2015 Shatters Hottest Year Mark; 2016 Hot on its Heels?
It’s official: 2015 was the hottest year on record, beating out 2014 by the widest margin in 136 years of record keeping, U.S. government agencies announced Wednesday.
The year’s incredible heat serves as a stark reminder of how much the Earth’s temperature has risen due to the steady buildup of heat-trapping greenhouse gases in the atmosphere from human activities like power generation, transportation and clear cutting of forests. That temperature reached the point in 2015 where it was 1°C (1.8°F) above that of the late 19th century at the same time as carbon dioxide levels likely permanently rose above 400 parts per million.
“2015 was remarkable even in the context of the larger, long-term warming trend,” Gavin Schmidt, director of NASA’s Goddard Institute for Space Studies, said in a statement.
Both NASA and the National Oceanic and Atmospheric Administration (NOAA) reported that 2015 easily took over the top spot from 2014. By NASA’s measure, 2015 was 0.23°F (0.13°C) warmer than 2014 — the second largest-ever jump from a previous record. By NOAA’s measure it was 1.62°F (0.9°C) above the 20th century average and the largest jump from a previous record, at 0.29°F (0.16°C) above 2014.
“That’s the rather remarkable part of the story, we think, this year,” Thomas Karl, director of NOAA's National Centers for Environmental Information, said during a press teleconference.
The two agencies use slightly different methods of assembling the global temperature data, leading to the slightly varying numbers, though both datasets show the clear warming of the planet.
The oceans were one of the clear hot spots on the globe during the year, particularly the Indian Ocean and the tropical Pacific Ocean, which was under the influence of an incredibly strong El Niño. Record warmth was found in parts of Europe, Africa, Asia, Australia, South Africa and North America. It was the second hottest year on record for the U.S., helped by an incredibly toasty December in the eastern half of the country.
“We would not have seen the record warming without the long-term trend,” Schmidt said.
The end of the year also saw international negotiators in Paris agree to a plan to limit greenhouse gas emissions to keep that temperature from rising beyond 2°C (3.6°F) above pre-industrial levels to limit the adverse impacts of warming, such as melting glaciers, rising sea levels and potentially more extreme weather.
But this new record may not stand for long, as one of the strongest El Niños ever measured combines with the continued warming of the planet to potentially push 2016 to yet another record.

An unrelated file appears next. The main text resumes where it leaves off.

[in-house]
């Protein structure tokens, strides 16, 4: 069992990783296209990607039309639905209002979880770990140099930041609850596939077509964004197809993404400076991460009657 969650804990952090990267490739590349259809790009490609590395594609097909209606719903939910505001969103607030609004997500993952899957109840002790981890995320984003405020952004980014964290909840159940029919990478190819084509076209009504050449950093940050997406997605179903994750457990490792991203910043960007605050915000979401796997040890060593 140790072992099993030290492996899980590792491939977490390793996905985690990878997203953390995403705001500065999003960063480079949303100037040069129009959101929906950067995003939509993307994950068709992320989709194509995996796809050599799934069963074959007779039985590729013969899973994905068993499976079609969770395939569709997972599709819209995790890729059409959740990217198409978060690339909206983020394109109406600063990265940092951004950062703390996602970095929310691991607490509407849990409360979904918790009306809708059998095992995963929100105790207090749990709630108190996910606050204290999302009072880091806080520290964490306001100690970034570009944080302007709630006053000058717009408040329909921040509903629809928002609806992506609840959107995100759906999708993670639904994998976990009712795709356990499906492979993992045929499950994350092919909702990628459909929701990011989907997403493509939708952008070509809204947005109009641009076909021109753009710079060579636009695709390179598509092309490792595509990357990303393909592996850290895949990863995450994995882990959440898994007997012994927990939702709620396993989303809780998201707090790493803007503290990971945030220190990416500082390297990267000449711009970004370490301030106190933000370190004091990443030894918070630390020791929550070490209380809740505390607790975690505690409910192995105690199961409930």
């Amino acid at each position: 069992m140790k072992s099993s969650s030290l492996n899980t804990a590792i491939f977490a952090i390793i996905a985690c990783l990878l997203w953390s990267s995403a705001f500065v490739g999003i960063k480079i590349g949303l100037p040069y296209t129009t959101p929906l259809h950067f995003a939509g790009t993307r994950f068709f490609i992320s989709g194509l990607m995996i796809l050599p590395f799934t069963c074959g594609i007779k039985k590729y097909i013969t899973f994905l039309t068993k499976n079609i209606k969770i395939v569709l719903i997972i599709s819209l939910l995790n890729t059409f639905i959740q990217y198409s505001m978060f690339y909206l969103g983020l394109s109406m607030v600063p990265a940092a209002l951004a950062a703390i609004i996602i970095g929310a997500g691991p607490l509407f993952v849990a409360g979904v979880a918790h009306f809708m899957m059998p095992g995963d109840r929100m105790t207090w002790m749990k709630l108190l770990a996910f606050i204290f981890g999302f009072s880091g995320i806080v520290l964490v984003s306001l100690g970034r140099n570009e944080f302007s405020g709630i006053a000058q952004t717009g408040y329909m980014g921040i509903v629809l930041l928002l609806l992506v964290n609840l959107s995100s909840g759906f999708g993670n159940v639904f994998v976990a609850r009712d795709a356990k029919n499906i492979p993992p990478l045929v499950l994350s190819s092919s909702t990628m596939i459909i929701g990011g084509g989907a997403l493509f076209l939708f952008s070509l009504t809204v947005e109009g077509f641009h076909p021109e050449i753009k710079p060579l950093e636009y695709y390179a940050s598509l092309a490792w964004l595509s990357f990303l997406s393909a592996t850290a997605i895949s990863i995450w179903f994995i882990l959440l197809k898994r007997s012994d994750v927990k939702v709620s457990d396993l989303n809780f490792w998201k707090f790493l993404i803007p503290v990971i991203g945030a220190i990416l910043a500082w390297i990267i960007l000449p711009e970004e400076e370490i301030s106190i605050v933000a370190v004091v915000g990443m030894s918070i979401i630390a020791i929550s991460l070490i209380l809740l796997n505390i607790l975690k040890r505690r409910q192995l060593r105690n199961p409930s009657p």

Pacific Ocean temperatures in the key El Niño region likely peaked in November, but it takes about three to five months for that heat to spread beyond the tropical Pacific and warm the broader atmosphere. The peak global heat from El Niño likely hasn’t happened yet, Anthony Barnston, chief forecaster for Columbia University’s International Research Institute for Climate and Society, said.
That peak is likely to come in the next few months, “so, while 2015 may be the warmest year on record so far, 2016 may well be even warmer,” Barnston said in an email.
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This could be the case even if the tropical Pacific transitions into a La Niña later this year, Barnston said. La Niña is the cold counterpart to El Niño, featuring below-normal temperatures in the tropical Pacific Ocean and cooler global temperatures.
The overall background warming of the globe means that even La Niña years now are warmer than El Niño years of previous decades. And the temperature effects of a La Niña later this year wouldn’t be felt until the year was nearly over, Barnston said.
The U.K.’s Met Office predicts that 2016 will be 1.5°F (0.84°C) above the 1961-1990 average, while 2015 was 1.3°F (0.72°C) above this average. (That prediction assumes there are no major volcanic eruptions, which have a cooling influence.)
"This forecast suggests that by the end of 2016 we will have seen three record, or near-record years in a row for global temperatures,” Adam Scaife, head of long-range prediction at the Met Office, said in a statement.
Scientists don’t expect every year to be warmer than the last, as natural fluctuations like La Niña can have a cooling influence, but overall manmade warming tips the odds in favor of record hot over record cold. The last globally record cold year was 1911, while 15 of the 16 hottest years on record have occurred since 2001, according to NASA.
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